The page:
• Call code pink or blue if necessary
|Nausea/Vomiting||• Administer antiemetic's
• Contact pain service if not effective
|Urine Retention||• Determine if the bladder is
• Considering indwelling catheter insertion
• Consider decreasing the opioid dose
• Contact pain service
|Pruritus||• Consider Phenergan or
• Contact pain service
|Constipation||• Consider laxatives|
Naloxone is an opioid antagonist that is used to treat opioid overdose. It is indicated for use in:
- Narcotic induced respiratory and CNS depression
- Over sedation
Dosage (can be found on the back of the CR9003 form)
- Reversal of sedation 1-2mcg/kg then 0.5-1 mcg/kg/hr if further needed
- Resuscitation 10mcg/kg to max dose of 0.4mg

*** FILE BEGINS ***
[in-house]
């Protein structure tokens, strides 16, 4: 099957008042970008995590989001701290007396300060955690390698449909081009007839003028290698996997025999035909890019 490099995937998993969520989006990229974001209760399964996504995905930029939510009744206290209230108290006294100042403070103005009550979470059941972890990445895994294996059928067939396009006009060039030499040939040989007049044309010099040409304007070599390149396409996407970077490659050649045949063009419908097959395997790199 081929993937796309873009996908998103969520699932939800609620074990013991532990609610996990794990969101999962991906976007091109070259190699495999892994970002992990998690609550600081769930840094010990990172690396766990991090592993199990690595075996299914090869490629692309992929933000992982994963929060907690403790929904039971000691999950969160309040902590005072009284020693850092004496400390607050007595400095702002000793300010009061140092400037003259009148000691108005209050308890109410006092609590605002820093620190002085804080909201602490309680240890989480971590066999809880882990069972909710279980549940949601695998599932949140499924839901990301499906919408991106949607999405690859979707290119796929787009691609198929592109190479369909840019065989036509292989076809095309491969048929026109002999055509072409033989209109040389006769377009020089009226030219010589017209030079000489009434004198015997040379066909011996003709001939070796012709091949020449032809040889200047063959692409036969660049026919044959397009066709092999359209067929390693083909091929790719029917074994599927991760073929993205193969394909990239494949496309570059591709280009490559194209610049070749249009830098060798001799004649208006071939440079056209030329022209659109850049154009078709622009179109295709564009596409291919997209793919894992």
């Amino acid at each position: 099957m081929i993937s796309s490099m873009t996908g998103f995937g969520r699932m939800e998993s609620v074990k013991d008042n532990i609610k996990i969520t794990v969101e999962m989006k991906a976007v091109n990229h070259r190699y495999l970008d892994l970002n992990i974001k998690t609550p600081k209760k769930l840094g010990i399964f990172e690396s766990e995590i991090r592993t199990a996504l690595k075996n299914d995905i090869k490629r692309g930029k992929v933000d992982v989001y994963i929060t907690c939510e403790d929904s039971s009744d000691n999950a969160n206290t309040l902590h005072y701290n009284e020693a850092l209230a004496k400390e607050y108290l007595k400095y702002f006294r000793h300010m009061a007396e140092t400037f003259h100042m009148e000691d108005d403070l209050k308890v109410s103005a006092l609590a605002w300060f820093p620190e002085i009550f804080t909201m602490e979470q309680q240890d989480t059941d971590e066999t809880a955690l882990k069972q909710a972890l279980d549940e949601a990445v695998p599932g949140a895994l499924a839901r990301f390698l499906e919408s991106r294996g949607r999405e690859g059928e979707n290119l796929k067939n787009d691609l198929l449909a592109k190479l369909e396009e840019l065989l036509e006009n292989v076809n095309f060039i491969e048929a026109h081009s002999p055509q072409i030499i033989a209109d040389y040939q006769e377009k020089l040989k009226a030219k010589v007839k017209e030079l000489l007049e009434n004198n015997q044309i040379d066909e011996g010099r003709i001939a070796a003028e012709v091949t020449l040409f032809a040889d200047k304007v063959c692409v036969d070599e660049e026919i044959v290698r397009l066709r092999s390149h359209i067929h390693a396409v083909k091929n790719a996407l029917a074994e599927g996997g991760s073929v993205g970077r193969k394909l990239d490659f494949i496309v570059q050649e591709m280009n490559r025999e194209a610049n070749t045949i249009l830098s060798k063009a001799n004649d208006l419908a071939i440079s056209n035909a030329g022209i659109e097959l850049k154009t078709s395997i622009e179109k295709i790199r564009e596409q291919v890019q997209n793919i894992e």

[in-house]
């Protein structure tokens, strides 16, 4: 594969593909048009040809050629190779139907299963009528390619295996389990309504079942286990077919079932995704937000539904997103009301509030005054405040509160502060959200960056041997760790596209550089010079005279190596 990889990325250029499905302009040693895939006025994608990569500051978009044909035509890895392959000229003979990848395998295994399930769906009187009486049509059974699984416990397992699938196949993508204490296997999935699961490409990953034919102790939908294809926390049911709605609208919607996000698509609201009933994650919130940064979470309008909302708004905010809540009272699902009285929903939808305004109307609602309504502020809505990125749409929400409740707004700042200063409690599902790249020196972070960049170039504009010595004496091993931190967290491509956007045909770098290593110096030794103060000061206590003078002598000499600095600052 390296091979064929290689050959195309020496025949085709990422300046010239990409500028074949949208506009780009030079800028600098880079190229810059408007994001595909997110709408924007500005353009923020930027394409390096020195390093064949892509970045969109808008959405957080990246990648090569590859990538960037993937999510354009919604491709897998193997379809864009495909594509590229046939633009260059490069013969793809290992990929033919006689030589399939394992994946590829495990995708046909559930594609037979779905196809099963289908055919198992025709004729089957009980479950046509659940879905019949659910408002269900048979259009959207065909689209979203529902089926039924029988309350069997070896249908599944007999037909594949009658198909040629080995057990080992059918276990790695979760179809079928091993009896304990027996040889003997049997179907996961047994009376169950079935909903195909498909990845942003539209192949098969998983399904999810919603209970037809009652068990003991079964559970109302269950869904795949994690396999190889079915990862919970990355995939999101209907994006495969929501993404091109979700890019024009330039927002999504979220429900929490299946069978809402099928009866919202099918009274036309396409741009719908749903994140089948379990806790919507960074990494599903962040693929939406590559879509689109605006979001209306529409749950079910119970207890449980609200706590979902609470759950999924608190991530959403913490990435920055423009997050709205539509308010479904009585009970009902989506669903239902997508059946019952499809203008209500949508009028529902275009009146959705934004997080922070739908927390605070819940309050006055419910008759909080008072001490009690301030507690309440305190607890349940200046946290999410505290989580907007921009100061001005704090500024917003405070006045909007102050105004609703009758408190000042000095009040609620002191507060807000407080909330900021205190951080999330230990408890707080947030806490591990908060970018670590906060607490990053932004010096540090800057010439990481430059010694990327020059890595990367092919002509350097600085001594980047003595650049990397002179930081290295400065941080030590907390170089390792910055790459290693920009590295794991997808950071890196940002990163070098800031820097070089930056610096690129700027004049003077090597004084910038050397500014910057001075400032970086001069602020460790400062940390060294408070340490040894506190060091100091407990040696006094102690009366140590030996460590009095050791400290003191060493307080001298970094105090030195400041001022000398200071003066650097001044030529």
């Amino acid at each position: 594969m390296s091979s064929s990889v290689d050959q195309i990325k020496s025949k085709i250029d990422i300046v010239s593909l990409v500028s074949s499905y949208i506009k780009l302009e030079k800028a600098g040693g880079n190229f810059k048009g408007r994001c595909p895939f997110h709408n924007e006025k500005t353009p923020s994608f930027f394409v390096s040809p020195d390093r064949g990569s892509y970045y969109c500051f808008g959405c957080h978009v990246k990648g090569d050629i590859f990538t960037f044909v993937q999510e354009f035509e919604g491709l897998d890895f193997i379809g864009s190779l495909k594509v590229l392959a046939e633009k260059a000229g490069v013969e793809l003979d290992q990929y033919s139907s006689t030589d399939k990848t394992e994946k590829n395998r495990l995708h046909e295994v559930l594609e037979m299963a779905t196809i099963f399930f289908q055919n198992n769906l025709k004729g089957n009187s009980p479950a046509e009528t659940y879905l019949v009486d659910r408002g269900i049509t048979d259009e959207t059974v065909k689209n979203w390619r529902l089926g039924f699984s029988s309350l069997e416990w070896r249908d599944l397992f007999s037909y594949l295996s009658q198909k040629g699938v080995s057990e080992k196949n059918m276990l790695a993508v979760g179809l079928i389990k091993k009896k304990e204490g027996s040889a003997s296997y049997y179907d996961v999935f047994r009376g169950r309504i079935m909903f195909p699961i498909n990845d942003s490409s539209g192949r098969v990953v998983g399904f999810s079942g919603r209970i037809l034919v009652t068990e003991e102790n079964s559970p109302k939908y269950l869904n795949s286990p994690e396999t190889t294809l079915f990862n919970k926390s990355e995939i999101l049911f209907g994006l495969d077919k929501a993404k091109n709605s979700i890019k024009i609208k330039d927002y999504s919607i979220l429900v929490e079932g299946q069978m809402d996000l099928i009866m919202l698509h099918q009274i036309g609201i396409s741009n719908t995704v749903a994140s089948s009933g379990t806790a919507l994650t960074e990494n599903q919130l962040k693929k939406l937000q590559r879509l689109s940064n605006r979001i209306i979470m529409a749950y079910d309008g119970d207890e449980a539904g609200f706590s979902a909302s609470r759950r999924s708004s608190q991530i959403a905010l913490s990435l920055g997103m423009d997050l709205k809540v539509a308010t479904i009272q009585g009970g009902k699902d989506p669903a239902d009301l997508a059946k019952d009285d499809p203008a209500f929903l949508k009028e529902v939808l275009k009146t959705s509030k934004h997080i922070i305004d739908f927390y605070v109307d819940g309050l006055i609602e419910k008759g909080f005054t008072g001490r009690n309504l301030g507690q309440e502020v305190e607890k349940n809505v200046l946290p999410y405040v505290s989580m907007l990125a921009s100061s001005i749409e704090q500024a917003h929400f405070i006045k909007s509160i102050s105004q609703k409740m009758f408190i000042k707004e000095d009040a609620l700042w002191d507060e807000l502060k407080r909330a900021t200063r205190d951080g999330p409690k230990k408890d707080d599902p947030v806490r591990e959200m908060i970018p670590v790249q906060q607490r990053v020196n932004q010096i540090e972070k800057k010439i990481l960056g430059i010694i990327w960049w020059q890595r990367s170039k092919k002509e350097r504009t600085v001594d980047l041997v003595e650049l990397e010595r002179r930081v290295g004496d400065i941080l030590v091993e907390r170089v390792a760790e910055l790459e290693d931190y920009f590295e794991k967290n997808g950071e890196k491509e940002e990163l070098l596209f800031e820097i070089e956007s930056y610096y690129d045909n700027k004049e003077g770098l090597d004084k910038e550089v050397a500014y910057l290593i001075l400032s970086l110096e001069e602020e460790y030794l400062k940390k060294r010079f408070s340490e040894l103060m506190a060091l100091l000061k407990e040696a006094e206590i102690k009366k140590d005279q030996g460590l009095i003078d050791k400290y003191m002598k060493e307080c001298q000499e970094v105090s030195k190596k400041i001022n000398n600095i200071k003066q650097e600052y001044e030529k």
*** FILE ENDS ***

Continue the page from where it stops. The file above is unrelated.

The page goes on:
If required naloxone will be charted on the stat side of the medication chart.
Transitioning to orals
PCA/NCA are generally discontinued when oral intake is being
tolerated and oral analgesia is expected to keep the child
Some children may require oral opiates for a short period of time post stopping a PCA/NCA.
The APS will decide when the PCA/NCA is to be discontinued and will document in the notes and sign the authorised discontinuation section of the CR9003 form. The patient will be discharged from the APS once transitioned onto oral analgesics.
- McGrath, J, P., Stevens, B, J., Walker, M, S., & Zempsky, T, W. (2014) Oxford Textbook of Paediatric Pain. Oxford, United Kingdom : Oxford University Press.
- Twycross, A., Dowden, S., & Stinson, J. (2014) Managing Pain in Children. A Clinical Guide for Nurses and Healthcare Professionals (2nd ed). United Kingdom: Wiley Blackwell
Did you find this information helpful?
- Date last published: 02 August 2017
- Document type: Clinical Guideline
- Services responsible: Paediatric Pain Service
- Author(s): Andrew Liley, Taryn Mannix
- Owner: Paediatric Pain Service
- Editor: Greg Williams
- Review frequency: 2 years